Do you remember when I wrote about how a federal district court had ruled that an online poker account was akin to a bank account and should therefore be subject to FBAR reporting?
It seemed nonsense to me at the time—and I also worried about whether the court’s expanded definition of a “financial institution” would be applied to other types of escrow accounts beyond gaming.
So I’m relieved to hear that the Ninth Circuit just reversed the district court’s ruling and clarified that a bank means a bank; not an online poker site.
In its decision, the Ninth Circuit explained:
Hom’s PokerStars and PartyPoker accounts do not fall within the definition of a “bank, securities, or other financial account.” PartyPoker and PokerStars primarily facilitate online gambling. Hom could carry a balance on his PokerStars account, and indeed he needed a certain balance in order to “sit” down to a poker game. But the funds were used to play poker and there is no evidence that PokerStars served any other financial purpose for Hom.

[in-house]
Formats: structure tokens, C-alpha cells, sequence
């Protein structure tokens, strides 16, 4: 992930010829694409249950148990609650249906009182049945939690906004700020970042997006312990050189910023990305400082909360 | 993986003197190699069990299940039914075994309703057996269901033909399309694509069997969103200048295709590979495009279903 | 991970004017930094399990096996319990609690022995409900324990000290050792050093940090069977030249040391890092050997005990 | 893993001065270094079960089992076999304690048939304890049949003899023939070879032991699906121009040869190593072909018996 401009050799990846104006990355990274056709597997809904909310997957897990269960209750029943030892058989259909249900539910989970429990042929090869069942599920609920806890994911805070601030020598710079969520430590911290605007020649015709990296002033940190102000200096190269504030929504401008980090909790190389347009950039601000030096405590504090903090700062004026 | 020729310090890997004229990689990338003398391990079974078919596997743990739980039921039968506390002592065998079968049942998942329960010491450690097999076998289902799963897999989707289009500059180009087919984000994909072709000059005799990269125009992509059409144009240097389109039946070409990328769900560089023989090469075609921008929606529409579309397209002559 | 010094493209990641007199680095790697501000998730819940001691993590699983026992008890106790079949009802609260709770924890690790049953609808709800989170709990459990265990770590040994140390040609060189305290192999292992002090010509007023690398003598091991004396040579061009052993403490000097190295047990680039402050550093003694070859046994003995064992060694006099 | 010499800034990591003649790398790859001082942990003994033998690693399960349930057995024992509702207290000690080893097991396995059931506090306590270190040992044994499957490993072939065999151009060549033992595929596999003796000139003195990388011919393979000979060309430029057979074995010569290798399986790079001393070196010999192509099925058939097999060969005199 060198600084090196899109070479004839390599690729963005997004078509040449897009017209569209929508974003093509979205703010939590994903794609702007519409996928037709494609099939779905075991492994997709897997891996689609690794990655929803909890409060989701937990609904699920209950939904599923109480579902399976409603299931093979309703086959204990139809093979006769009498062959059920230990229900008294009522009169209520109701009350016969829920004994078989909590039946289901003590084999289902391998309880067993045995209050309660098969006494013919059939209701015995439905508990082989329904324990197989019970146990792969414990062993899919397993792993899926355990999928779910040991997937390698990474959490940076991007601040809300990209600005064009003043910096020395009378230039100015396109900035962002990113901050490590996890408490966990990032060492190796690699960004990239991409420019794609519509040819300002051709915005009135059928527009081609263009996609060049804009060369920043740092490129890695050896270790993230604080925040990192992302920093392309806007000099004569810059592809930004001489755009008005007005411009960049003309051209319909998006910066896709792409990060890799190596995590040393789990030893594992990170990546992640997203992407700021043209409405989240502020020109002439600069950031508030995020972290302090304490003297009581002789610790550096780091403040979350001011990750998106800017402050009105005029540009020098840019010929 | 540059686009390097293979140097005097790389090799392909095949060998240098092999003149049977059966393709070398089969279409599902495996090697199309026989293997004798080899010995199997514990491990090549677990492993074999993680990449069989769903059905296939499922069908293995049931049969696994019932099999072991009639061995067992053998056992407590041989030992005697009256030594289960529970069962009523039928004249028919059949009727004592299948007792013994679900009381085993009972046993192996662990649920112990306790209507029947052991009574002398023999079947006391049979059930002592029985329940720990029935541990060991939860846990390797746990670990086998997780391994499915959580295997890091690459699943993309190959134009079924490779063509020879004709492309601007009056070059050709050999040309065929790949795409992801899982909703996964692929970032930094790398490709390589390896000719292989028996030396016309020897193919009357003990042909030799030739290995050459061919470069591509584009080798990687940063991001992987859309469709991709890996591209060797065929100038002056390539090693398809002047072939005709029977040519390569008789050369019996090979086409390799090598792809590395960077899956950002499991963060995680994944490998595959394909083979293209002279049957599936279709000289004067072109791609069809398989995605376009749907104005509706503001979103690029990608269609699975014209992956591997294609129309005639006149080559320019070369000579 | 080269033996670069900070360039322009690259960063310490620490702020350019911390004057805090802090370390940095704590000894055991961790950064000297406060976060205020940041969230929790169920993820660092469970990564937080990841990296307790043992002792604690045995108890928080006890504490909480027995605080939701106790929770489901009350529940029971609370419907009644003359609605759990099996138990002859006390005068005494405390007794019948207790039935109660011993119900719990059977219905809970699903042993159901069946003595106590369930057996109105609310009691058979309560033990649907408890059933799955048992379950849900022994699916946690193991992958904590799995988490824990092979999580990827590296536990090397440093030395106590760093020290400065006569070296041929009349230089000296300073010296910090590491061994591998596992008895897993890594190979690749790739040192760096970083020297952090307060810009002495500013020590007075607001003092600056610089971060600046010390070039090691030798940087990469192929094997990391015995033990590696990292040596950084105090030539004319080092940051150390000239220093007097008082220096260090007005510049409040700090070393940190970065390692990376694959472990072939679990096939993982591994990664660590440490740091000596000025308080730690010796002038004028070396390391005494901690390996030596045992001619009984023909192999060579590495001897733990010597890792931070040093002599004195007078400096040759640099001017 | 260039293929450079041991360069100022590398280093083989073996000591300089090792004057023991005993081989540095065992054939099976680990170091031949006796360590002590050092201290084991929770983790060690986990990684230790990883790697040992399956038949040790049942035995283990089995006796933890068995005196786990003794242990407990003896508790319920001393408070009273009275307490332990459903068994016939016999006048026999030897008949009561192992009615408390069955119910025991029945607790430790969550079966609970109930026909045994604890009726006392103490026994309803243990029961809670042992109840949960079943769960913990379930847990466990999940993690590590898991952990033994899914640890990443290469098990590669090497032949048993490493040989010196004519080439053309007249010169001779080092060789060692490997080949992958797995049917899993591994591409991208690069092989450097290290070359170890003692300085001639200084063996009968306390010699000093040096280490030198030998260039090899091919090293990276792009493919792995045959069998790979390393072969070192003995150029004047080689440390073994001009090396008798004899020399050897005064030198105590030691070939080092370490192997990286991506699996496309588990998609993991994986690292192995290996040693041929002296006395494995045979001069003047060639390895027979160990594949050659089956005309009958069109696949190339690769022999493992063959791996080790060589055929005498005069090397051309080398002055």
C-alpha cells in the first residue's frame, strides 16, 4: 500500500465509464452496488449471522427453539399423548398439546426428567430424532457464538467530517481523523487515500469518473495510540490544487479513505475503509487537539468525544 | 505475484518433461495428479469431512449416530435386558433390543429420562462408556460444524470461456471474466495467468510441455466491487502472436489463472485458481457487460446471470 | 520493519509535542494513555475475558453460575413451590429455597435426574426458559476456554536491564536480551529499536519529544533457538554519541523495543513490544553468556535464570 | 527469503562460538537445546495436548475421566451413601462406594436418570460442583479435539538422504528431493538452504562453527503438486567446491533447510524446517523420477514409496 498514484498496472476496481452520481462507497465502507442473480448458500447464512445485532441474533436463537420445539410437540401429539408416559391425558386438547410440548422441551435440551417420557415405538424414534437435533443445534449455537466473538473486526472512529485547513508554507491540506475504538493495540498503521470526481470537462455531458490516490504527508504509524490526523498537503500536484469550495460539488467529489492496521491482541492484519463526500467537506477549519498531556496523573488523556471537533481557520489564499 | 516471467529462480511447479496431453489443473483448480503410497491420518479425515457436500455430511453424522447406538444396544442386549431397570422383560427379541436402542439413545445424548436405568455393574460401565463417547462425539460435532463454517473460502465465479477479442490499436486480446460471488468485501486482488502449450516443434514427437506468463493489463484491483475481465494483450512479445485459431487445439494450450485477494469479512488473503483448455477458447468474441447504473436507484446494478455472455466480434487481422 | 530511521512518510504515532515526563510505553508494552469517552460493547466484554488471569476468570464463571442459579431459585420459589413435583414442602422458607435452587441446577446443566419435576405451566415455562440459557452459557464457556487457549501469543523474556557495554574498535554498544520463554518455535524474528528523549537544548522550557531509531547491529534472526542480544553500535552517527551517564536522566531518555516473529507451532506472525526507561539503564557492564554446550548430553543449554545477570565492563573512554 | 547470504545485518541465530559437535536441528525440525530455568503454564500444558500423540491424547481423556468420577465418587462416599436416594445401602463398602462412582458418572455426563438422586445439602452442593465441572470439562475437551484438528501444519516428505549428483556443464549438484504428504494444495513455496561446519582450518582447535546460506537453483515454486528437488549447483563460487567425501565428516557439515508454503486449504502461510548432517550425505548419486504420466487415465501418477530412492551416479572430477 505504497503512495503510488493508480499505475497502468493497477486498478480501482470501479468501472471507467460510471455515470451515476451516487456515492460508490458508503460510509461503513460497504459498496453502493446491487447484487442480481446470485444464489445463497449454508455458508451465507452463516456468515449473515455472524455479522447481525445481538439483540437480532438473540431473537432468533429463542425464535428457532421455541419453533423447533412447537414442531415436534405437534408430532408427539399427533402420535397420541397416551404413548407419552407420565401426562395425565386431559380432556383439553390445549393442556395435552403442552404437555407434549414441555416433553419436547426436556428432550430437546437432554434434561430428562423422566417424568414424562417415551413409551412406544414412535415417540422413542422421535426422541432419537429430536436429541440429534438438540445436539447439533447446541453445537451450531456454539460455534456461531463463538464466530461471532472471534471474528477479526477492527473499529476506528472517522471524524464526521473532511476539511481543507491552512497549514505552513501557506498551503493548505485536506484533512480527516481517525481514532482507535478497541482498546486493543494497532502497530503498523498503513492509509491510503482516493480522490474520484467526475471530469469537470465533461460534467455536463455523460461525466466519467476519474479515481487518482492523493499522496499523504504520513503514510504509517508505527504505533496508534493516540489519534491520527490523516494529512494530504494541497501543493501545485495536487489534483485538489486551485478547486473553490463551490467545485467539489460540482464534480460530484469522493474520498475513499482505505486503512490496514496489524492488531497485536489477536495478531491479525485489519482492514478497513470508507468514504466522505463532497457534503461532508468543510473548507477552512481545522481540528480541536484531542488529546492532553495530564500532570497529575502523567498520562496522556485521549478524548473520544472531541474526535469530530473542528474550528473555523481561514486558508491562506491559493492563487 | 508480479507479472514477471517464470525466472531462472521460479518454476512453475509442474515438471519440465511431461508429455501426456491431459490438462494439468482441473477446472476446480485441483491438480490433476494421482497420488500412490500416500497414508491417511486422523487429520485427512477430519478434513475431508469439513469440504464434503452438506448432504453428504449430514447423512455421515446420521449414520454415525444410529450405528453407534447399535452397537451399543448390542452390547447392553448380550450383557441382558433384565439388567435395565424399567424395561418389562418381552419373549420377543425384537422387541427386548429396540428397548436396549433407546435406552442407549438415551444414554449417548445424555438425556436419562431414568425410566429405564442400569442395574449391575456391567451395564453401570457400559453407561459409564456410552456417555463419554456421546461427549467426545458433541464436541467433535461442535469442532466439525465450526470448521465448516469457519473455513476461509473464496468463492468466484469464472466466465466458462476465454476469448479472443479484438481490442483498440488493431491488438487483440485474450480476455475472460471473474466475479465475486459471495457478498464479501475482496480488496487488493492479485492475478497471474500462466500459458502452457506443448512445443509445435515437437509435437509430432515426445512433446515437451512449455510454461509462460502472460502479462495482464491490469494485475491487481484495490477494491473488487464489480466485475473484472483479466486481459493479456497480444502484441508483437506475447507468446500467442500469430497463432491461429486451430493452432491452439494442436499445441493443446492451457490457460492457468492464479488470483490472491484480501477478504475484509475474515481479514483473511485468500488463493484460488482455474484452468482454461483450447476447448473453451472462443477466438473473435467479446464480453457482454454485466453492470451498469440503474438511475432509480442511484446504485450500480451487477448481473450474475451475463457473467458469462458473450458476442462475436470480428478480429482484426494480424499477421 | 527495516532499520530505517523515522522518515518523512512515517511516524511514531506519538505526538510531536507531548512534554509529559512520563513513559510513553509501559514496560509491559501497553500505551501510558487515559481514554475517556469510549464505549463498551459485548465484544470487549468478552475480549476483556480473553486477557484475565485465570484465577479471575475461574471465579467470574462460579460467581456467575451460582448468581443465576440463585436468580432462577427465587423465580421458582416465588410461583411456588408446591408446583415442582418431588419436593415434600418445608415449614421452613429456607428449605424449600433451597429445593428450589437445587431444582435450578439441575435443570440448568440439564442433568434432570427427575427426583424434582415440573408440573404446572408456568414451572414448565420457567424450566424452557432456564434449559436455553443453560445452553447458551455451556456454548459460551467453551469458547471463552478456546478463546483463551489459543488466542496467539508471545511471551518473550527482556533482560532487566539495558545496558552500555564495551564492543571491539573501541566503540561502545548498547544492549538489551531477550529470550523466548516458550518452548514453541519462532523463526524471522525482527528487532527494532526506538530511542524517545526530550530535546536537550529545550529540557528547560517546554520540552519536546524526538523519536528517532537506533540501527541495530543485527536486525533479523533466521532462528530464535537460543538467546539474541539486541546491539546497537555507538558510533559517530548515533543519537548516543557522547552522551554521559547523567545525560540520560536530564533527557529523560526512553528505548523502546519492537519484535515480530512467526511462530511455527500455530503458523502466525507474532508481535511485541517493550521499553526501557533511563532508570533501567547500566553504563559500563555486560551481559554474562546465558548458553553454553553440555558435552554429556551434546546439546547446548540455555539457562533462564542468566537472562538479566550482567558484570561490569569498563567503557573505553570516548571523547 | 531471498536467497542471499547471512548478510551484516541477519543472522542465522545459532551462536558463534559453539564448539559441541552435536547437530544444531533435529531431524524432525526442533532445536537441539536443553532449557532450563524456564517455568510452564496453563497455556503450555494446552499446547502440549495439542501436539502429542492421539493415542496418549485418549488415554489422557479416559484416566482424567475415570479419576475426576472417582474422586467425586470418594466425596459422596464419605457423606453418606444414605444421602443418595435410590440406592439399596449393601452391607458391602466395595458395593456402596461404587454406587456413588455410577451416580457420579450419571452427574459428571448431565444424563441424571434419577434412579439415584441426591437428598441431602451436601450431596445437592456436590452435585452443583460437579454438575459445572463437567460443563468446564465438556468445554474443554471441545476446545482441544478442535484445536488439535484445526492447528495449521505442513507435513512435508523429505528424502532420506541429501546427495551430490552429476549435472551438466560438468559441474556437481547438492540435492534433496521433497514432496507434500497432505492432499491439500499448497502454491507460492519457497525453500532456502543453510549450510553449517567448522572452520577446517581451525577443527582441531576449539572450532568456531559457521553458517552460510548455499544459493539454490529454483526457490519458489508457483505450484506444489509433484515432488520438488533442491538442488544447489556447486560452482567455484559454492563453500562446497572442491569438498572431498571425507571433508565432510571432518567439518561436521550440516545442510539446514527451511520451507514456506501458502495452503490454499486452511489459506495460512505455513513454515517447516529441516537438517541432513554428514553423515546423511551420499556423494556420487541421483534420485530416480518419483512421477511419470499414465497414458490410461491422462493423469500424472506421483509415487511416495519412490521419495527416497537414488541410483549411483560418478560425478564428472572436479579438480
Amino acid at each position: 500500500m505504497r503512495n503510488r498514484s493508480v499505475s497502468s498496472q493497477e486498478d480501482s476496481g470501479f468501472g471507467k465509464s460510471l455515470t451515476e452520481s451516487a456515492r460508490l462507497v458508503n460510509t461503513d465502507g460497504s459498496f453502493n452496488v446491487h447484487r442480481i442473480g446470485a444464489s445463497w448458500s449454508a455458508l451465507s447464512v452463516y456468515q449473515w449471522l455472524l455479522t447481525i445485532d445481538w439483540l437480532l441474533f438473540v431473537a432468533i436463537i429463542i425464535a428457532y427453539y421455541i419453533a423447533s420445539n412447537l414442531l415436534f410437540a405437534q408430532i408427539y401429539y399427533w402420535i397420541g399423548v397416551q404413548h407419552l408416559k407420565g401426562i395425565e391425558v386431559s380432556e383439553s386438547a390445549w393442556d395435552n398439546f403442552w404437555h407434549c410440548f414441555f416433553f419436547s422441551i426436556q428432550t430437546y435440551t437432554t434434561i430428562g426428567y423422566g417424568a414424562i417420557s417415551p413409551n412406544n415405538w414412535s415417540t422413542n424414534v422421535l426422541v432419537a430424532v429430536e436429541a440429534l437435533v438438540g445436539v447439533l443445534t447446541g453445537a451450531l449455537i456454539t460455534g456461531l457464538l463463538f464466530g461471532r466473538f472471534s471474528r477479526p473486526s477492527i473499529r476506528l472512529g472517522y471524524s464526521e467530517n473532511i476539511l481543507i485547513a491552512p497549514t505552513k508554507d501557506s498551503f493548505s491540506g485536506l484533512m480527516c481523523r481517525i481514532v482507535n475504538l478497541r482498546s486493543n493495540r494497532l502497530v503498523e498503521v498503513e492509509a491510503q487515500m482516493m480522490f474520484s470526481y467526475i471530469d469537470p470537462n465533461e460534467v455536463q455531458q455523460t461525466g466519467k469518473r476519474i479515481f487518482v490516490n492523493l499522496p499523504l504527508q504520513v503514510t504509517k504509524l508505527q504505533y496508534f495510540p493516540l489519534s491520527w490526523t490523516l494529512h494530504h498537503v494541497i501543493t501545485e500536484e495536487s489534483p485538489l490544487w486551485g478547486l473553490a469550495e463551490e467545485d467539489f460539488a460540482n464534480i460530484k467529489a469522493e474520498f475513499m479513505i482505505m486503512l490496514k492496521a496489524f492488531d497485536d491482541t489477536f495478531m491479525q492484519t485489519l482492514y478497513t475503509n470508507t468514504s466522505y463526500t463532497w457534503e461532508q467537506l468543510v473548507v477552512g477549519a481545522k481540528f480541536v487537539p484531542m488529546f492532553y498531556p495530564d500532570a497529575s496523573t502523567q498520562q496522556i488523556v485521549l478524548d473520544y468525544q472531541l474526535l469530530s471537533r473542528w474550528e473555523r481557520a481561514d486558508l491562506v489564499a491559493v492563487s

I hope this provides comfort to online poker players who might have been alarmed by the district court’s half-baked decision. I would also like to see this put to rest any other worries about escrow accounts. The Ninth Circuit concluded that “there is no evidence that PartyPoker and PokerStars were established for any of those purposes, rather than merely for the purpose of facilitating poker playing.” By the same rationale, escrow accounts are there merely to hold escrowed funds and not for any other purpose.